At Home with Women’s History

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Otoe-Missouria Princesses Today

Inventions are just another way people are creative.  Women excel in creativity, and have focused it on whatever arena they have found themselves in.

We don’t know the names of Native American women who developed any of the pre-Columbian treasures that were found when Europeans arrived here. We know that the idea of democracy from the Iroquois Confederation and compulsory education were new to the explorers. They found Native Americans using  chocolate, aspirin, gold plating, rubber balloons, toy tops, chewing gum, hammocks, oil extraction, and a container like a baby bottle. Their knowledge of 2,564 plant medicines revealed uses as anaesthetics, insect repellants, and oral contraceptives, some administered through syringe-like devices.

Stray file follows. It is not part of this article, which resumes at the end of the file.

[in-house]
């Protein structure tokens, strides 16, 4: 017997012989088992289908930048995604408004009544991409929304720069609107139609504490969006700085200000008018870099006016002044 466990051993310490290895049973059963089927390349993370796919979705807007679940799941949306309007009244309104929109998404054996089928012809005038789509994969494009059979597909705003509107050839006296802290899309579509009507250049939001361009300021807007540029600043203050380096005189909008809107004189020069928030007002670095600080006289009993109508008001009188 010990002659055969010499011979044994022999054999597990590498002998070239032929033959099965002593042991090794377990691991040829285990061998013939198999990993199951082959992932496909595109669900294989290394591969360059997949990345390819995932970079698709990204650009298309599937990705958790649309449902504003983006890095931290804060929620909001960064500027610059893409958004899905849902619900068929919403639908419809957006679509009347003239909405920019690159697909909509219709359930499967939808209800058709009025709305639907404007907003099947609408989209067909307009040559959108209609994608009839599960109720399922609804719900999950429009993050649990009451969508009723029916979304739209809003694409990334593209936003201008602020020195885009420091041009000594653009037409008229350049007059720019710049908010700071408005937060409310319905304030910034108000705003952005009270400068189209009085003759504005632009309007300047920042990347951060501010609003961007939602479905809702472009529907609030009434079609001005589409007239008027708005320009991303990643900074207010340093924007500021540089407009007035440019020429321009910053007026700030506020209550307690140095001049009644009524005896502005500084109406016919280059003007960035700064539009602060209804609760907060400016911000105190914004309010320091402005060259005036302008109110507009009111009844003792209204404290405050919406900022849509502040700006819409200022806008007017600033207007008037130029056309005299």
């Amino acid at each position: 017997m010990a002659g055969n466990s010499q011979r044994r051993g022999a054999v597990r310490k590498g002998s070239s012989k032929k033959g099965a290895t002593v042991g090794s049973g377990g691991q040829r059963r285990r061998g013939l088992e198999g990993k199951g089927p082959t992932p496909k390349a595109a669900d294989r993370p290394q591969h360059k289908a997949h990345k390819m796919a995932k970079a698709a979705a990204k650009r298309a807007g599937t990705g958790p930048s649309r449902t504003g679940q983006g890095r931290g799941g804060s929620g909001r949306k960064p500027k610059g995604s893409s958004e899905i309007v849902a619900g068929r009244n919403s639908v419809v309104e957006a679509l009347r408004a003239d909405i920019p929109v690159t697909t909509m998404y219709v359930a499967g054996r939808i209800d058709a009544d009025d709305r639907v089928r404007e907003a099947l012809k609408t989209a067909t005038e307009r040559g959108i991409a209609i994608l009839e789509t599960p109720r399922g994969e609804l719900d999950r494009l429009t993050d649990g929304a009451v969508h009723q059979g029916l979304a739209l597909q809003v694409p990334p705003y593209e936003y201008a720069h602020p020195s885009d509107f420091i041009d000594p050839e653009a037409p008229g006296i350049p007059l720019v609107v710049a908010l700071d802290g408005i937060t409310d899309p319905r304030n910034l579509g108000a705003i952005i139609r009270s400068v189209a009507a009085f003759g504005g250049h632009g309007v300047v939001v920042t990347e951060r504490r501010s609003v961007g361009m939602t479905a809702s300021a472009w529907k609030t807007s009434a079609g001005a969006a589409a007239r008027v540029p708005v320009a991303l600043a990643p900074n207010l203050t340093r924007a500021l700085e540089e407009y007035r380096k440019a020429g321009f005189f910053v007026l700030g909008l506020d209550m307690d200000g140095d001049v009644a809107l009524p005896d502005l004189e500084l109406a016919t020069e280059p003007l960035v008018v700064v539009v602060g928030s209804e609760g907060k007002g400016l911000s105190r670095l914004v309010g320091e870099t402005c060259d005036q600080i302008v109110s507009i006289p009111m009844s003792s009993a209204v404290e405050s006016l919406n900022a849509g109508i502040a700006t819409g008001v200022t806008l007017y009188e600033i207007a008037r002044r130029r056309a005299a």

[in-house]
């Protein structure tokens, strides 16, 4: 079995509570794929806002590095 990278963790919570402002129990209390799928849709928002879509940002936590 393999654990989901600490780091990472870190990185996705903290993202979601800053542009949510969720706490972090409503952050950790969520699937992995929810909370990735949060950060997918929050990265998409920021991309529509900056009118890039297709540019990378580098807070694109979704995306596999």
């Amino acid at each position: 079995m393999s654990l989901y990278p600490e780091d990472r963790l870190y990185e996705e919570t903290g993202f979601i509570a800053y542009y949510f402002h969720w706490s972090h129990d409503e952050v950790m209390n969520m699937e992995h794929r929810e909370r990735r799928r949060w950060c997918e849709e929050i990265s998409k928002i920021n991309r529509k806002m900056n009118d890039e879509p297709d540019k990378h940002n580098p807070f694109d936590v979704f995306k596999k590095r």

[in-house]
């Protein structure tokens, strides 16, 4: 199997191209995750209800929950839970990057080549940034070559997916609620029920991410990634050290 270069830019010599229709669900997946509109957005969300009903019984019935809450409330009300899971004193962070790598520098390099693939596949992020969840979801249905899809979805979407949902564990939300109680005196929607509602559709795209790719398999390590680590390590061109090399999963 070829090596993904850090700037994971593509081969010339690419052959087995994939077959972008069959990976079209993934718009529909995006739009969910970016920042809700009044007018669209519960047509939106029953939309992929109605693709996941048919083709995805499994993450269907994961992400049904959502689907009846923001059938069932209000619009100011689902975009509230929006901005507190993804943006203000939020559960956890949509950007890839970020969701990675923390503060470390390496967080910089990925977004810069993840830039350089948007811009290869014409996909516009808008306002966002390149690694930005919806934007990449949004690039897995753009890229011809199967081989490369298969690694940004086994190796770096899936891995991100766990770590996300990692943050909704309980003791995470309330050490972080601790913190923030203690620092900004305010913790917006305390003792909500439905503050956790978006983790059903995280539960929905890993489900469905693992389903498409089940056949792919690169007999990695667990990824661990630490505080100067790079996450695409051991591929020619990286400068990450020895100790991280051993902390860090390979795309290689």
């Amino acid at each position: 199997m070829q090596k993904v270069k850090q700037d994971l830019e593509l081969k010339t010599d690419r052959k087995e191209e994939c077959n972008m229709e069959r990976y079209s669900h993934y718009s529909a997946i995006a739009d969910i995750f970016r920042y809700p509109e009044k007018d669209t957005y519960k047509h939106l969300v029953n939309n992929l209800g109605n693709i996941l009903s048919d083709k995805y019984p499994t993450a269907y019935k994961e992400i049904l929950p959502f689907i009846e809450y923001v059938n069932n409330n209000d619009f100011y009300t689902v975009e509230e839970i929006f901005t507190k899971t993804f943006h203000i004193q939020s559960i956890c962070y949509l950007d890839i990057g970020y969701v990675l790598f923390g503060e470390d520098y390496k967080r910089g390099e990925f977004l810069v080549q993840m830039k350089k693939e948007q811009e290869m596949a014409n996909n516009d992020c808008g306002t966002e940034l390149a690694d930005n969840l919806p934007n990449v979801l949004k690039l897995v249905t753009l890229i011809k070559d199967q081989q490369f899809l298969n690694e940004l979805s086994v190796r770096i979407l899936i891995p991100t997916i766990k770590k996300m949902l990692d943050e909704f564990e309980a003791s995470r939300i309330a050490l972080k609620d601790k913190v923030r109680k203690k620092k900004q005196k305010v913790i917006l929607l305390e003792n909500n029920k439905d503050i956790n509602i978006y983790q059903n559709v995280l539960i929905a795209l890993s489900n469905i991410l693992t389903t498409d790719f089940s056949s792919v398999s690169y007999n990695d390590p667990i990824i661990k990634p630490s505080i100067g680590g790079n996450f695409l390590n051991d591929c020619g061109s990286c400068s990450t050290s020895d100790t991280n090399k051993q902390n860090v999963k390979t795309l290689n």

Given the chance, Native American women did enter fields yielding inventions. Born on August 9, 1908 in Oklahoma, Cherokee Mary Golda Ross was the first female and the only Native American engineer at Lockheed Aircraft Corporation in Burbank, California during the Space Race.

Many times we don’t know the names of the women who have created our benefits today. A cliché is a woman’s place is in the home. So women inventors changed what this  meant.  Tour a home with me and see how many ways women inventors have helped us with our work.

An innovation in solar heating of the home is itself a contribution of Maria Telkes.  Marie Continue reading